Another way workflow automation is disrupting fintech is by automating cumbersome processes that slowed transactions and were prone to error. Global trade, for instance, has always been a logistical nightmare that creates a long paper trail of documents. Those documents have to be manually handled and modified, which creates massive inefficiencies. Banks have strict rules for compliance, and human stock checkers make mistakes.

Traydstream is a platform for banks, financial institutions, and exporters that uses AI to streamline trade processing. Traydstream scans trade documents and automates compliance checks and document scrutiny. Digitizing all this physical paperwork improves efficiency and reduces errors.

4. Virtual assistants are helping banks serve customers 24/7.

Last year when the pandemic hit, lines outside the drive-thru at banks often snaked around the block. Branches scrambled to serve customers while complying with corporate policies that closed lobbies and limited the number of tellers. Consumers who’d never tried mobile banking suddenly became reliant on their bank’s digital offerings — including virtual assistants.

As natural language processing improves, so do chatbots and virtual assistants. These assistants can be used to perform a number of simple banking tasks outside the typical banker’s hours. They’re proving to be a secure, low-cost way to service customers around the clock.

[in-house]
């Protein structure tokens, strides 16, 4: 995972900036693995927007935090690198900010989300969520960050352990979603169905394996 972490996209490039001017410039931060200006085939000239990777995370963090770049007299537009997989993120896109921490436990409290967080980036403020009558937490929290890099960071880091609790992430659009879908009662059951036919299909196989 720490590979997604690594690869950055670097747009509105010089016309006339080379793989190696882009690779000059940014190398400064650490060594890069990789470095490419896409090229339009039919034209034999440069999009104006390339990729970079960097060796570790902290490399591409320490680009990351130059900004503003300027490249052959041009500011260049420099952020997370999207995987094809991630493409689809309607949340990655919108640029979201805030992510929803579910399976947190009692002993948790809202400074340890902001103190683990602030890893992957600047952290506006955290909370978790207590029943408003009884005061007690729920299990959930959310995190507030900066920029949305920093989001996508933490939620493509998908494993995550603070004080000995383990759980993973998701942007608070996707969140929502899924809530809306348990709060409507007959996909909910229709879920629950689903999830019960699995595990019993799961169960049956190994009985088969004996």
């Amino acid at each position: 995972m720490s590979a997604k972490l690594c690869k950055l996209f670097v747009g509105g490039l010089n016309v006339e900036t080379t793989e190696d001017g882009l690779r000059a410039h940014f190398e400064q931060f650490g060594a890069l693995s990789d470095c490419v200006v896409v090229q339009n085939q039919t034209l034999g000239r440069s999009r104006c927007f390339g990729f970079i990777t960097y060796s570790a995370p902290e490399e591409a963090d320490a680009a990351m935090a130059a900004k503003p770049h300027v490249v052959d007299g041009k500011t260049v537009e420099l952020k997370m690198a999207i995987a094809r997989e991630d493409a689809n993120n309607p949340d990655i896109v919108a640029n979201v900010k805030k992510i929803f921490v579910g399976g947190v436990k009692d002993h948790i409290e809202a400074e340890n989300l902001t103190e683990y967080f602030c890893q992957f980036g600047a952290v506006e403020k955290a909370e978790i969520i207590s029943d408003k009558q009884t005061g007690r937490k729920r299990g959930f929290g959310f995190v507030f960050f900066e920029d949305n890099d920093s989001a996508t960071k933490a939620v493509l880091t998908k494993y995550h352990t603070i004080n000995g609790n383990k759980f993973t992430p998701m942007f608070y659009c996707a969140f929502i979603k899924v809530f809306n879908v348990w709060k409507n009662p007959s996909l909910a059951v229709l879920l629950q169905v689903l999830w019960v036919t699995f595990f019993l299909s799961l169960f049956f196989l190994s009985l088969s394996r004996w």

Last year, U.S. Bank introduced its Smart Assistant, which lets customers speak or text requests within the mobile app. Customers can transfer money between accounts and check transactions. The virtual assistant also integrates with Zelle to allow customers to send digital payments. U.S. Bank isn’t the only major institution to roll out a virtual assistant. Bank of America and Chase also have virtual assistants that can help with simple tasks. These VAs don’t replace human bankers. They just free up humans for more complicated problems by handling a high volume of routine transactions.

5. Machine learning is taking the guesswork out of underwriting.

Though underwriting for many types of loans has been automated for years, much of it is still done manually. For instance, humans always underwrite for mortgage loans. The trouble is that human underwriters are prone to bias, and they don’t always have the full picture. Even institutions that automate underwriting rely on things like consumers’ FICO score and debt-to-income ratio. These metrics are crude at best for evaluating someone’s likelihood to repay a loan.

ZestAI is a platform that uses machine learning to assess thousands of variables to determine a person’s creditworthiness. Zest partnered with Prestige Financial Services, a subprime auto loan company, to approve more borrowers without lowering lending standards.

Affirm offers installment loans to consumers at the point of sale on retail websites. The company argues that traditional underwriting metrics are only reliable for consumers with a long credit history. It uses AI to create a more complete profile for younger consumers who might not have credit history. Affirm uses data such as bank transactions, utility payments, and the type of purchase to determine creditworthiness.

Workflow automation will transform nearly every sector, but none so much as fintech. While financial institutions have historically been slow adopters, they’re feeling the pressure from small, nimble startups to experiment with automation. Automation allows companies to reduce overhead, improve security, and offer their customers the low-cost, personalized services they crave.